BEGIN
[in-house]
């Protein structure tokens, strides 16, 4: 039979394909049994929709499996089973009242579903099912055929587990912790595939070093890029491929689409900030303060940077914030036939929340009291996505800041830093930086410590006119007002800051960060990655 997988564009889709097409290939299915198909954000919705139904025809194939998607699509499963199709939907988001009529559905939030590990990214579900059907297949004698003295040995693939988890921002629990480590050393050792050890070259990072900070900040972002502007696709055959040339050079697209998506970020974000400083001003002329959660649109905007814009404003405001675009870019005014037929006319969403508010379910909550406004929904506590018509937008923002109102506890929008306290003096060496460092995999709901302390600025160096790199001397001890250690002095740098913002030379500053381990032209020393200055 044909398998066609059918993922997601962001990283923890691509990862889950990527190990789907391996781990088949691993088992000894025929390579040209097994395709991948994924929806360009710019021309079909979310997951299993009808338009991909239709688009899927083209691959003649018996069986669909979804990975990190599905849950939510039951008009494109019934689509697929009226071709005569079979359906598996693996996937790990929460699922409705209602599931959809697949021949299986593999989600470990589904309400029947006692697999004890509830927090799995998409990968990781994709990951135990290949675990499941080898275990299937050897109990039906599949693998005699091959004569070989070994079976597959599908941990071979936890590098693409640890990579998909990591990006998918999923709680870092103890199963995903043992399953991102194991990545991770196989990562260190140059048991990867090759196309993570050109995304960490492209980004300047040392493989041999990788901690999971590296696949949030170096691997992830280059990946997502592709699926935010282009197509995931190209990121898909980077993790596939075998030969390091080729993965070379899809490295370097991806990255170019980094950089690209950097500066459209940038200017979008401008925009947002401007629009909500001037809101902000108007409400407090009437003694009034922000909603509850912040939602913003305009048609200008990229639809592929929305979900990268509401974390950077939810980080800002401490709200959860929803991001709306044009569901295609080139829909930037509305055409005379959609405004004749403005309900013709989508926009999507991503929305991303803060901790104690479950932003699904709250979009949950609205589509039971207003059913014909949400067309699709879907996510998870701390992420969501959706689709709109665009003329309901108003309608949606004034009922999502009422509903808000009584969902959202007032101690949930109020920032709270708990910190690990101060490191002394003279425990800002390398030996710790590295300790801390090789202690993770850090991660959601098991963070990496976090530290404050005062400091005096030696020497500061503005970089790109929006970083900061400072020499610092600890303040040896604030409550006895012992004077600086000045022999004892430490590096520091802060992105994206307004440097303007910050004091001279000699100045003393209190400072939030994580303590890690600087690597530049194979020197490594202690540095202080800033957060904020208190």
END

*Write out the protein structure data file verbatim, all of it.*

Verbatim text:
[in-house]
């Protein structure tokens, strides 16, 4: 039979394909049994929709499996089973009242579903099912055929587990912790595939070093890029491929689409900030303060940077914030036939929340009291996505800041830093930086410590006119007002800051960060990655 997988564009889709097409290939299915198909954000919705139904025809194939998607699509499963199709939907988001009529559905939030590990990214579900059907297949004698003295040995693939988890921002629990480590050393050792050890070259990072900070900040972002502007696709055959040339050079697209998506970020974000400083001003002329959660649109905007814009404003405001675009870019005014037929006319969403508010379910909550406004929904506590018509937008923002109102506890929008306290003096060496460092995999709901302390600025160096790199001397001890250690002095740098913002030379500053381990032209020393200055 044909398998066609059918993922997601962001990283923890691509990862889950990527190990789907391996781990088949691993088992000894025929390579040209097994395709991948994924929806360009710019021309079909979310997951299993009808338009991909239709688009899927083209691959003649018996069986669909979804990975990190599905849950939510039951008009494109019934689509697929009226071709005569079979359906598996693996996937790990929460699922409705209602599931959809697949021949299986593999989600470990589904309400029947006692697999004890509830927090799995998409990968990781994709990951135990290949675990499941080898275990299937050897109990039906599949693998005699091959004569070989070994079976597959599908941990071979936890590098693409640890990579998909990591990006998918999923709680870092103890199963995903043992399953991102194991990545991770196989990562260190140059048991990867090759196309993570050109995304960490492209980004300047040392493989041999990788901690999971590296696949949030170096691997992830280059990946997502592709699926935010282009197509995931190209990121898909980077993790596939075998030969390091080729993965070379899809490295370097991806990255170019980094950089690209950097500066459209940038200017979008401008925009947002401007629009909500001037809101902000108007409400407090009437003694009034922000909603509850912040939602913003305009048609200008990229639809592929929305979900990268509401974390950077939810980080800002401490709200959860929803991001709306044009569901295609080139829909930037509305055409005379959609405004004749403005309900013709989508926009999507991503929305991303803060901790104690479950932003699904709250979009949950609205589509039971207003059913014909949400067309699709879907996510998870701390992420969501959706689709709109665009003329309901108003309608949606004034009922999502009422509903808000009584969902959202007032101690949930109020920032709270708990910190690990101060490191002394003279425990800002390398030996710790590295300790801390090789202690993770850090991660959601098991963070990496976090530290404050005062400091005096030696020497500061503005970089790109929006970083900061400072020499610092600890303040040896604030409550006895012992004077600086000045022999004892430490590096520091802060992105994206307004440097303007910050004091001279000699100045003393209190400072939030994580303590890690600087690597530049194979020197490594202690540095202080800033957060904020208190």